*This post originally appeared on scientificamerican.com.*

I’ve been reading up on Hilbert’s problems recently. They’re the 23 problems presented by German mathematician David Hilbert at the International Congress of Mathematicians held in Paris in 1900. (To be more precise, Hilbert presented 10 of them in a talk at the congress. The full list was published later. Mathematicians don’t make a distinction between the 10 presented in person and the rest.)

Hilbert was one of the giants of mathematics at the turn of the twentieth century, and his assessment of the most tantalizing open problems in mathematics has influenced the course of mathematics research in the time since.

I started looking into the Hilbert problems because of a project I was working on that touched on the Millennium Prize Problems. This is a list of seven problems put forth in 2000 by the Clay Mathematics Institute as seven of the most important unsolved problems in mathematics at the start of the new millennium. I had thought of the millennium prize problems as a sort of update of Hilbert’s list, but I was less familiar with his questions, so I wanted to learn more.

Each Millennium Prize Problem has a $1 million prize attached. Solve any one, and you could be a millionaire. (Or, like the only person to solve one of them so far, you could reject the prize and leave the research world entirely.*) Probably because of the lucrative purse attached to each problem, the Clay Institute has detailed guidelines for how prizes are decided and awarded and official write-ups of each problem by experts in the field. The status of each problem is well-defined. (The Poincaré conjecture is solved, and the other six are unsolved.)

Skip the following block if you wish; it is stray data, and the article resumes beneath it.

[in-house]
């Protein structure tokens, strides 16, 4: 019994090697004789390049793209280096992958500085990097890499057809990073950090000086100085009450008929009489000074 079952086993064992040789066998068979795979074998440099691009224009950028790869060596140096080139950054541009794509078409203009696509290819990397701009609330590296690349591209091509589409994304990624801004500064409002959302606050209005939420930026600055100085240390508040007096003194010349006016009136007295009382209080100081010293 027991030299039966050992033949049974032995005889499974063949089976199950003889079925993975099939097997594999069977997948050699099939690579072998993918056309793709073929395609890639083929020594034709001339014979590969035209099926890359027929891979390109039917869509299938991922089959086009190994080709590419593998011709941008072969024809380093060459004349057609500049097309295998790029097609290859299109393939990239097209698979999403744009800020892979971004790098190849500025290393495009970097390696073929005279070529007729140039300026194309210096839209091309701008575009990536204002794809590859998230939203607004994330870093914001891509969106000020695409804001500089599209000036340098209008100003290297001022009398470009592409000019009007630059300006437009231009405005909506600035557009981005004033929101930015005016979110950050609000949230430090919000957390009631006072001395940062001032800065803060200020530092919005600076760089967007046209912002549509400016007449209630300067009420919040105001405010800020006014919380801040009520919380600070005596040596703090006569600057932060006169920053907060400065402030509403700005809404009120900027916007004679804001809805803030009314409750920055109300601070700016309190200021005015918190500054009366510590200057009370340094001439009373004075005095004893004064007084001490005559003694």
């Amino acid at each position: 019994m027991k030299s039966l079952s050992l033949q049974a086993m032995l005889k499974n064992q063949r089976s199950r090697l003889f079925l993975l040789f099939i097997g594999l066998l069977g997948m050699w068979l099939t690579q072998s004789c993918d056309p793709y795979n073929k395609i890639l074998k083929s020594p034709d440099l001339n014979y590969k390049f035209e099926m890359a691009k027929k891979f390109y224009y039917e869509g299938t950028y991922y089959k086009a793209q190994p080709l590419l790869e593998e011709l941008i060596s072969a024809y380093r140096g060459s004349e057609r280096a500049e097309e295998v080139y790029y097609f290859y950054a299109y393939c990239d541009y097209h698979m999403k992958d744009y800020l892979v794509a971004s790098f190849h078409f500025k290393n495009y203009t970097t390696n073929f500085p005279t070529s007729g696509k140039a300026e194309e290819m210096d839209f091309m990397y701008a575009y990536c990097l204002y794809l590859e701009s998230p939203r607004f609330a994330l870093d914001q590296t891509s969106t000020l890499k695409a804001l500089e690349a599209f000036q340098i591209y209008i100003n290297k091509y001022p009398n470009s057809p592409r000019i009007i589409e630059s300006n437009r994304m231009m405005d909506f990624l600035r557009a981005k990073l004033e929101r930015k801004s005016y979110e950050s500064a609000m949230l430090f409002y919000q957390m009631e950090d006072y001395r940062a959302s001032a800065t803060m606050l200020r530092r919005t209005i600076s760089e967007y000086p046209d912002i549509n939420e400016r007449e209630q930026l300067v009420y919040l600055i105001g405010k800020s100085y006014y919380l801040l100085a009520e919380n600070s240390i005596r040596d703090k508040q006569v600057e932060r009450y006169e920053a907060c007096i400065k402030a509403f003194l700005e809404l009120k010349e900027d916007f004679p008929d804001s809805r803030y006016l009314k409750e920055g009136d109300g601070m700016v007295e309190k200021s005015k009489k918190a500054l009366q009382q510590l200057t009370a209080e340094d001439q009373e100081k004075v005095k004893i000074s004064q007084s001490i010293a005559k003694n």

Compared to the Millennium Prize Problems, Hilbert’s list looks a bit like a term paper that got thrown together at the last minute by a student who forgot about the deadline. Some problems are too easy: the third problem had actually been solved before Hilbert stated it, though the solution was not published at the time; Max Dehn, who actually published the solution, solved it very quickly after Hilbert stated it. Some problems are ill-posed: the fourth problem is sometimes described as “too vague to have a solution,” and the 23rd problem is just “Further development of the methods of the calculus of variations.” Sorting the problems into “solved” and “unsolved” lists is a bit of a mess. The 10th problem (pdf) has clearly been solved. The eighth problem, which includes the Riemann hypothesis, is clearly still open. But mathematicians have varying perspectives about the extent to which, for example, the second problem should be considered solved. In my research for the article, I consulted several books and websites, all of which had slightly different points of view on which questions were solved and which were still open. I could not help but think that in the most charitable interpretation, the amateurish Hilbert problems had paved the way for the smooth, professional Millennium Prize Problems. (Hence the title of this post.)